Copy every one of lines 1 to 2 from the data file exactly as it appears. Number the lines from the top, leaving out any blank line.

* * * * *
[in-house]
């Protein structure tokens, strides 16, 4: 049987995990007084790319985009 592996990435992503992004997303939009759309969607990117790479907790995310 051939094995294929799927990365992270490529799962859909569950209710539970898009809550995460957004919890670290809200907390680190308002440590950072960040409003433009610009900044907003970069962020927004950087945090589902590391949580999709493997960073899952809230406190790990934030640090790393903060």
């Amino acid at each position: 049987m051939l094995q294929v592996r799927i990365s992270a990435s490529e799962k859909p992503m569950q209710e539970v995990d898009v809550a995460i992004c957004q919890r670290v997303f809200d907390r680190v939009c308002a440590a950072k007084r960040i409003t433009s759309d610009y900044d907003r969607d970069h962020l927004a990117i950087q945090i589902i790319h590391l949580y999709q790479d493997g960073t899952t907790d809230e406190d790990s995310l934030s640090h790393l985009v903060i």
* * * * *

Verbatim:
[in-house]
């Protein structure tokens, strides 16, 4: 049987995990007084790319985009 592996990435992503992004997303939009759309969607990117790479907790995310 051939094995294929799927990365992270490529799962859909569950209710539970898009809550995460957004919890670290809200907390680190308002440590950072960040409003433009610009900044907003970069962020927004950087945090589902590391949580999709493997960073899952809230406190790990934030640090790393903060």